BOOK TWO: TEMPLES DIABOLIC
Ash is back at Exmortus Abbey, pursued by the White Demon, his only hope the mysterious key that was given unto his protection. Unfortunately he has no idea what the key is for or what he should do next. Steed is badly wounded and the Abbott seems to have gone mad following months of being trapped in the Abbey alone, but Ash knows the Abbott may have the answers he needs and so he has no choice but to try and coax information from the madman.
Old Bill, the trader that Ash met on his journey from Exmortus all those months ago, is alive and well in the Abbey, but he turns out to be more than just a beer and silk merchant. Sooner rather than later his behaviour pushes Ash to the limit of his patience, to detrimental consequence. Things go from bad to worse when a mysterious stranger from Ash’s distant past appears in Exmortus. The odds are rapidly stacking up against our young hero.
With danger so close and his friends missing Ash is left truly alone with no one to watch his back and only his wits to lead him this time. His journey will be bleaker and more difficult than anything he has faced up to this point, and with only his trusty horse, Vex, he sets out to discover the secret of the key and face the demons of his past.
The pace of Exmortus 2 is excellent; the action picks up straight away from where events were left off at the end of book one and doesn’t let up until the end, making this another great page turner in the series. The compromise to this fast pace is that on occasion the story lurches forward in time from scene to scene and it sometimes felt like the jump was a little too fast, the pace being forced onwards perhaps rather than naturally progressing and giving the reader time to come to terms with the conclusion of each chapter before the next crisis began.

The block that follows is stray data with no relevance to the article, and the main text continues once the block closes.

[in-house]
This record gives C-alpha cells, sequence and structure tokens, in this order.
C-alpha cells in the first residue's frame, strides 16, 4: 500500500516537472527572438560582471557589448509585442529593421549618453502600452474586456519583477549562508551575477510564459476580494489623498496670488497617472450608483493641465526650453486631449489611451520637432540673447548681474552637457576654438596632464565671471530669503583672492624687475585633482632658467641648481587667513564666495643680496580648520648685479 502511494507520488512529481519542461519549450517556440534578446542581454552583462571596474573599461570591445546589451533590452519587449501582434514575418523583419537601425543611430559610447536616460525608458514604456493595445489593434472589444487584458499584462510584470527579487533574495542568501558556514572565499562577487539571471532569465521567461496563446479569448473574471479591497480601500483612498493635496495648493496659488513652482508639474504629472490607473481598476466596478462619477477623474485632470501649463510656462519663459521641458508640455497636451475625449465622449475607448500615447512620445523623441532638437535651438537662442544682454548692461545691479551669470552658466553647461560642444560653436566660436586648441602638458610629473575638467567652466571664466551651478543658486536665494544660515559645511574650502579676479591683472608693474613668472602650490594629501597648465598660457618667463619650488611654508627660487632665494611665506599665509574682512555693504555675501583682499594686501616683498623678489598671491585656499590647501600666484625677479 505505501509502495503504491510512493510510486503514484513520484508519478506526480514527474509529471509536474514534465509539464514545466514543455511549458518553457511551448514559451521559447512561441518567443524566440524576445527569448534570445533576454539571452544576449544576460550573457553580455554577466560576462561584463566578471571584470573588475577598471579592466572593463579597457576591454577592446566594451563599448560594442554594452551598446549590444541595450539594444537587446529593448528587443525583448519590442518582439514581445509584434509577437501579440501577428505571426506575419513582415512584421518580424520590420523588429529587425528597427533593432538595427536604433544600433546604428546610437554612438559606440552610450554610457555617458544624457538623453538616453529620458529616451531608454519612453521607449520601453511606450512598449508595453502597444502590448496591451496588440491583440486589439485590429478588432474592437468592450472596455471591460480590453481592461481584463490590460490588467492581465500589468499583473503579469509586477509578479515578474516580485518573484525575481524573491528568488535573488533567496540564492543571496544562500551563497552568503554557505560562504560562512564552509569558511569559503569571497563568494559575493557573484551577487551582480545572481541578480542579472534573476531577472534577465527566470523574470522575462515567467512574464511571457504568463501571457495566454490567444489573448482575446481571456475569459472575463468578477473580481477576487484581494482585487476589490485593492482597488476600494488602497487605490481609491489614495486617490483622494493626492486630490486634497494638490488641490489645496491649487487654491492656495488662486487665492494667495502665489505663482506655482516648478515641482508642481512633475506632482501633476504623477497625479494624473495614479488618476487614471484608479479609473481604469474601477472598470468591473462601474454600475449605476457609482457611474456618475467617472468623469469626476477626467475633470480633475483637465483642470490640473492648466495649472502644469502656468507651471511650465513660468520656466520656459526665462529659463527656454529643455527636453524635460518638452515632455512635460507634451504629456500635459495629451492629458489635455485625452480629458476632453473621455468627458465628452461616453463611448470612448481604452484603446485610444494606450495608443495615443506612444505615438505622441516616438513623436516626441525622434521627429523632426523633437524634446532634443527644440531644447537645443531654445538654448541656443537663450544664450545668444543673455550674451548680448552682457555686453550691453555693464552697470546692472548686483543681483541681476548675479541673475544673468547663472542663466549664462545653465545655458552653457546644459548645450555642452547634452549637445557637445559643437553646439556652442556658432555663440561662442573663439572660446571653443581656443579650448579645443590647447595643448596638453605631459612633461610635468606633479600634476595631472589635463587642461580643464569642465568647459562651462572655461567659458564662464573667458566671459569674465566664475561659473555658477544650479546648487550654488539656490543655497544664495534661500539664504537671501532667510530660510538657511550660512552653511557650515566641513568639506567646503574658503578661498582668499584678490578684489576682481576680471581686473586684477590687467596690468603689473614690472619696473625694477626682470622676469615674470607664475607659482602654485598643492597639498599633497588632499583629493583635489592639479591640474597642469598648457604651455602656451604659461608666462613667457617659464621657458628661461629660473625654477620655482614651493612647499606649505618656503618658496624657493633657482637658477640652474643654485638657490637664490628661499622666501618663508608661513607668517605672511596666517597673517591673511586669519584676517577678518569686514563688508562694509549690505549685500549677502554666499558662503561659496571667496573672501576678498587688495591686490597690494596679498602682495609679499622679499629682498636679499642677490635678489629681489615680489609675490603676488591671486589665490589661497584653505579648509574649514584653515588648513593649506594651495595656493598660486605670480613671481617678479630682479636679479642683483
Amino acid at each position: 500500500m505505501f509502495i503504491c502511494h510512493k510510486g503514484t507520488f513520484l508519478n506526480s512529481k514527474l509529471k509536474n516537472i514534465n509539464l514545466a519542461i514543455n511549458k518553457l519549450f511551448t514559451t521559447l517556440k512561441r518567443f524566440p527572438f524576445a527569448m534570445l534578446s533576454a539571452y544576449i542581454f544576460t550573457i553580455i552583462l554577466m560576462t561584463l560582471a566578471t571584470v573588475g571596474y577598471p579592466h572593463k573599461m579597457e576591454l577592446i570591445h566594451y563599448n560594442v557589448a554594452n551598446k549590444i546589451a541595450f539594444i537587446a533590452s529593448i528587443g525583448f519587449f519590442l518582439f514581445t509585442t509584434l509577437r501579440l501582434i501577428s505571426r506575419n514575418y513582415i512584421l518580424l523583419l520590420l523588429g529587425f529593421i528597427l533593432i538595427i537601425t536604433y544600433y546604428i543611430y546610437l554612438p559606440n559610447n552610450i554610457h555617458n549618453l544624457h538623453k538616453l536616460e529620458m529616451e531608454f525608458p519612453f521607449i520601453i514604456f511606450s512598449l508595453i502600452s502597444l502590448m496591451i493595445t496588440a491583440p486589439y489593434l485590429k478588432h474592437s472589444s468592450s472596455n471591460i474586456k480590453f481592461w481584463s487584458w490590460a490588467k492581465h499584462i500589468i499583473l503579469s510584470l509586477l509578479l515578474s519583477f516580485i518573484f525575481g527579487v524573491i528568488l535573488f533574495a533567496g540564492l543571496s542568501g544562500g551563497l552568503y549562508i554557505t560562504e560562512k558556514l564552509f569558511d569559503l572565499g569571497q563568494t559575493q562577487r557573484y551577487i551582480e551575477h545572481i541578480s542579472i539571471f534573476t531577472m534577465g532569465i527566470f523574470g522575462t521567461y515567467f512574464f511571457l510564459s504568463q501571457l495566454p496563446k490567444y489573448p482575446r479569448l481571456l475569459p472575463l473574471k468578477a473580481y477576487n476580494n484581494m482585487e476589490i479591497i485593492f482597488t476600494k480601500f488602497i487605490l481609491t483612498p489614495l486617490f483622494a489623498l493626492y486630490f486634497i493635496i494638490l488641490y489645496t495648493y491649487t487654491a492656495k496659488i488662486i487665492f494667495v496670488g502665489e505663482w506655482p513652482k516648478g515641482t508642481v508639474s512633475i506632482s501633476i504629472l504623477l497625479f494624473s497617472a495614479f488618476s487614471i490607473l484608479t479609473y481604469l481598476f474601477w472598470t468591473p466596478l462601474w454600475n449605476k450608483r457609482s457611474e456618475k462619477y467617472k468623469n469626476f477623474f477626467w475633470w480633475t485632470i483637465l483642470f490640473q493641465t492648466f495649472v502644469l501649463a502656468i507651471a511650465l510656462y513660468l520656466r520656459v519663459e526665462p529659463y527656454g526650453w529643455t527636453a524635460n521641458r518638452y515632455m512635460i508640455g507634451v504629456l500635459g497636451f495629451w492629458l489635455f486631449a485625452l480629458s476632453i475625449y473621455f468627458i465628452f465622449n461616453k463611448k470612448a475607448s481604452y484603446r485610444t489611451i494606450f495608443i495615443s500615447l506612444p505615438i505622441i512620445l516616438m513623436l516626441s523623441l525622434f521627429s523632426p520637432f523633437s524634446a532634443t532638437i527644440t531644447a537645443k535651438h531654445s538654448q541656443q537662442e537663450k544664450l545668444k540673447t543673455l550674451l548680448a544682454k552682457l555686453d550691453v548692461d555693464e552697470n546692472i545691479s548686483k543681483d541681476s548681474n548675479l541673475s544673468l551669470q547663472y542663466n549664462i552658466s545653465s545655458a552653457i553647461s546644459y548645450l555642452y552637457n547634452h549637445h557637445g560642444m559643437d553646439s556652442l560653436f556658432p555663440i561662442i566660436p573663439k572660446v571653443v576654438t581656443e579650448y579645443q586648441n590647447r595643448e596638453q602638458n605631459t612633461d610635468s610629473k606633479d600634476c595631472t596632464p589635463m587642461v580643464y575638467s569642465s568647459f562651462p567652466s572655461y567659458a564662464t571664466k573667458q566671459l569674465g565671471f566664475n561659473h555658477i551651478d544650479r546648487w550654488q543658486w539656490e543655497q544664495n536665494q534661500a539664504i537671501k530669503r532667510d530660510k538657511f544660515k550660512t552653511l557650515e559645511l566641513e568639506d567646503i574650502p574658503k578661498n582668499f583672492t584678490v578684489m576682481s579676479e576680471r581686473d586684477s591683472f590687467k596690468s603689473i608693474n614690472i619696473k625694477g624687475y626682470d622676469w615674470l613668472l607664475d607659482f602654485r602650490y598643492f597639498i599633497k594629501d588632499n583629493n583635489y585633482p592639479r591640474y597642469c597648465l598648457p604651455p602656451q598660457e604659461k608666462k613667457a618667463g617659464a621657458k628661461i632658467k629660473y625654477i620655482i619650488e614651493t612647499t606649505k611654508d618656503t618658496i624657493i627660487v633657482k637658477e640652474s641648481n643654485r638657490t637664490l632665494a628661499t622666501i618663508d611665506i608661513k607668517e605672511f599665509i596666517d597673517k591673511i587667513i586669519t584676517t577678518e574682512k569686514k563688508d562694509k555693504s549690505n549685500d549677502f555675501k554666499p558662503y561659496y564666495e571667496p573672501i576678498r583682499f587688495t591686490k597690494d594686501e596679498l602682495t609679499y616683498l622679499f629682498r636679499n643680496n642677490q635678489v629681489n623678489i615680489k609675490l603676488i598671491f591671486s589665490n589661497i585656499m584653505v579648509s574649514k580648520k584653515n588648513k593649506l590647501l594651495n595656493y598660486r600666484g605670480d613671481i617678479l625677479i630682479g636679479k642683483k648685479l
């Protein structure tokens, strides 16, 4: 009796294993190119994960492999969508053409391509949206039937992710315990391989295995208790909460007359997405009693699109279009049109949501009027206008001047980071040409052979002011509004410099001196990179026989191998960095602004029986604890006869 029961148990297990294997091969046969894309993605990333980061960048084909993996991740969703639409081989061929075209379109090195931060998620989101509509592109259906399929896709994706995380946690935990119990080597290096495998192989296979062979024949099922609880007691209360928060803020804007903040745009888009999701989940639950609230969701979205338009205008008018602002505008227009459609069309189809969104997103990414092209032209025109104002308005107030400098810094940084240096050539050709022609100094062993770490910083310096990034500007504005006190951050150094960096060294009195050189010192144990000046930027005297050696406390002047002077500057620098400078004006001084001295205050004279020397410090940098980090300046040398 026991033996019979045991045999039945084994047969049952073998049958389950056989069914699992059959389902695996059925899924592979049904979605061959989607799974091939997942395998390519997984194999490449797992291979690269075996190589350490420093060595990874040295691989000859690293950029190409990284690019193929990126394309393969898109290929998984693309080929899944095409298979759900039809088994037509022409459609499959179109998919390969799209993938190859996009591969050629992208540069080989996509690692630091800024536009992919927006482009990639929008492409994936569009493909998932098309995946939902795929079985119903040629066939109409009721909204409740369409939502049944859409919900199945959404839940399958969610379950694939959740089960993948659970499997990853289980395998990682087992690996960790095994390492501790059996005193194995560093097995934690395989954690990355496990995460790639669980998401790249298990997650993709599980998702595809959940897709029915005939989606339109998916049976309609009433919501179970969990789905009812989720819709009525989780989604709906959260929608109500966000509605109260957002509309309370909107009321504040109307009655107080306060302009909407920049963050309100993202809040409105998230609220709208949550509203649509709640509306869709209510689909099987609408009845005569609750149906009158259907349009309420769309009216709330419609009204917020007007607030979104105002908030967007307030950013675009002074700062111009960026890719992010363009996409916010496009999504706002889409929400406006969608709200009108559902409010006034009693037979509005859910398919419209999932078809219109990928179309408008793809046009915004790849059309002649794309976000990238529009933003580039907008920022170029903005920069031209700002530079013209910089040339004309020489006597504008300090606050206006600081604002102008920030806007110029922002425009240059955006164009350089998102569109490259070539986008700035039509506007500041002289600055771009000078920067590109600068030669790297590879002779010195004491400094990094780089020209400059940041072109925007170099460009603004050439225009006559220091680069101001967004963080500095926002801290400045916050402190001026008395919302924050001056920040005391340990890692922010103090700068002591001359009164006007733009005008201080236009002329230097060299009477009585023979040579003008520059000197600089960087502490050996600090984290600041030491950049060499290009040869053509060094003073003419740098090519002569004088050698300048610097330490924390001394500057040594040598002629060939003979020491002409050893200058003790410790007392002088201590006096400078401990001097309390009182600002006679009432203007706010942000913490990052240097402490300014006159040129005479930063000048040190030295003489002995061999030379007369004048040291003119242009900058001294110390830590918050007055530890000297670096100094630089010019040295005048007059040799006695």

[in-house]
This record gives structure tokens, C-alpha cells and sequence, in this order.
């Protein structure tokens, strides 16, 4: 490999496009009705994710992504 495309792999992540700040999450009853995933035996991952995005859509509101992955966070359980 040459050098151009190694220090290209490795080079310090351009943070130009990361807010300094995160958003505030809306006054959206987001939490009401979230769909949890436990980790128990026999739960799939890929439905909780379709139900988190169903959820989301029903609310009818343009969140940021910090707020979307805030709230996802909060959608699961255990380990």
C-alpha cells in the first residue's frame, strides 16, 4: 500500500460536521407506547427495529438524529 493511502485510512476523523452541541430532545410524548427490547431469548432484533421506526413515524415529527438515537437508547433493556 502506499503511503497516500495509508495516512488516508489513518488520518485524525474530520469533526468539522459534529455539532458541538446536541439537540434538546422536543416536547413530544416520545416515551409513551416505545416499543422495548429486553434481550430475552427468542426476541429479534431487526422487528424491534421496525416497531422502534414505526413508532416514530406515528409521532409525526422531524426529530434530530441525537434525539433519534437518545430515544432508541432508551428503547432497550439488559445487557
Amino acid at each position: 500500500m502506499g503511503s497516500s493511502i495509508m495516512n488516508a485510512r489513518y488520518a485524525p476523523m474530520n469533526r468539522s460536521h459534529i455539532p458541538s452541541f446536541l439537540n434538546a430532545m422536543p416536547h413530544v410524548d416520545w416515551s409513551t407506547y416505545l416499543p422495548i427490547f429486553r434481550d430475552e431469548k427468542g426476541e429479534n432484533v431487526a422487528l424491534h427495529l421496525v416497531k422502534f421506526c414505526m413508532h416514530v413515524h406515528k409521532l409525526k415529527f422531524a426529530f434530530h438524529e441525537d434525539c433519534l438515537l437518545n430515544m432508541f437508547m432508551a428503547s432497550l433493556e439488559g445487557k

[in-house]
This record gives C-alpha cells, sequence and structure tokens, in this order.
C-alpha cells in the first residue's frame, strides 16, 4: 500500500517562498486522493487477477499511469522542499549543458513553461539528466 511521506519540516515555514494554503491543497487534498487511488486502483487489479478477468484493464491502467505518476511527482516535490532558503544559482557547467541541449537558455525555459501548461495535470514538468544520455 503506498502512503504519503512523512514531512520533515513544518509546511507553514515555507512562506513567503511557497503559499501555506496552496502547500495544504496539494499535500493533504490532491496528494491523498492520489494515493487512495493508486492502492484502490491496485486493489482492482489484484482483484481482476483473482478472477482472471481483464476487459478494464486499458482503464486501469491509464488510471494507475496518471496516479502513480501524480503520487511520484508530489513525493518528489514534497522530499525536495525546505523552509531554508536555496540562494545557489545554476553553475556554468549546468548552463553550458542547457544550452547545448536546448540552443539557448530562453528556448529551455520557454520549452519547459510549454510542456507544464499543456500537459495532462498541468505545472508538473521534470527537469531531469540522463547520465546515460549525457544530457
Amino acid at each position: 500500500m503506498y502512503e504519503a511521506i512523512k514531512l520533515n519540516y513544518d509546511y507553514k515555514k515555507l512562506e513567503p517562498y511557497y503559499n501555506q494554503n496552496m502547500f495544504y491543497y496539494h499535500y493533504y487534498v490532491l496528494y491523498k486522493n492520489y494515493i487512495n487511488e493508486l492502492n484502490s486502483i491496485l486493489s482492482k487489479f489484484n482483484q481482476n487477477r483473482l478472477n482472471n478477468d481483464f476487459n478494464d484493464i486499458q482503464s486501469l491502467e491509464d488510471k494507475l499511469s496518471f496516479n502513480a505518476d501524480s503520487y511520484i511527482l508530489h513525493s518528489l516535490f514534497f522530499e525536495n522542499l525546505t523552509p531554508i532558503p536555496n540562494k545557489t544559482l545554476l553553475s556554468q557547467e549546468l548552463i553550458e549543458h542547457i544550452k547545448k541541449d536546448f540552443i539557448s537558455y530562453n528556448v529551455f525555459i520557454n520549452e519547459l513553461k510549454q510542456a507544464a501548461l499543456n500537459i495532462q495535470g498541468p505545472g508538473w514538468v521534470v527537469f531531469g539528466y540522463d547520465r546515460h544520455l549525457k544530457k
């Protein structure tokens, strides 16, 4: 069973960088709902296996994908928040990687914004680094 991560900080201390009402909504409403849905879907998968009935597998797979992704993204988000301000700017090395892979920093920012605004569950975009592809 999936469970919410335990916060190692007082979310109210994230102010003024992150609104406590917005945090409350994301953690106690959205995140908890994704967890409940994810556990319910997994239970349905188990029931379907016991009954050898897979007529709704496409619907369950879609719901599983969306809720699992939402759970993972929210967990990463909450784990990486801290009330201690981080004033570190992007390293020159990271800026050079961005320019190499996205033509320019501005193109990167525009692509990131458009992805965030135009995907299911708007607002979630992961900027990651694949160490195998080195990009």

The humorous tone of the writing works well again in contrast to the violent and guttural aspects of the narrative, but I did feel that with Steed taking a much lesser part in this book the overall feel was darker and at times I missed the crude banter and witty frustrations that Steed’s character brought to book one. Ash suffers just as much in this story but his lack of steady companions for much of the narrative made his journey seem too arduous to contemplate at times, and it was perhaps harder to root for him when survival seemed so unlikely.
The positive side of this was that Ash’s character was developed even more in this book, and by the end of it the reader had much more of a sense of his self, his desires and his weaknesses rather than just seeing his self-centred attitude. Through this portrayal it becomes evident how much he has grown through the series so far. The continuation of Ash’s internal monologue being available in the narrative works fantastically in illustrating this character development, because the reader is right there in his head throughout the story and is seeing his reactions to events firsthand.
Violent and dark deeds abound in this story and I felt the horror elements were stronger in this book than the first instalment giving it a definite darker tone overall. This series would be enjoyed by readers who like work at the gritty edge of the genre and who aren’t afraid to face the baser aspects of life and human behaviour.
This is a strong follow up and the final instalment looks set to wind up the characters’ journeys as well as giving some more definition and understanding of the relationships between the characters for the reader. Steed and Ash certainly have unresolved business and I look forward to finding out how things will end between them as much as I do the wider story.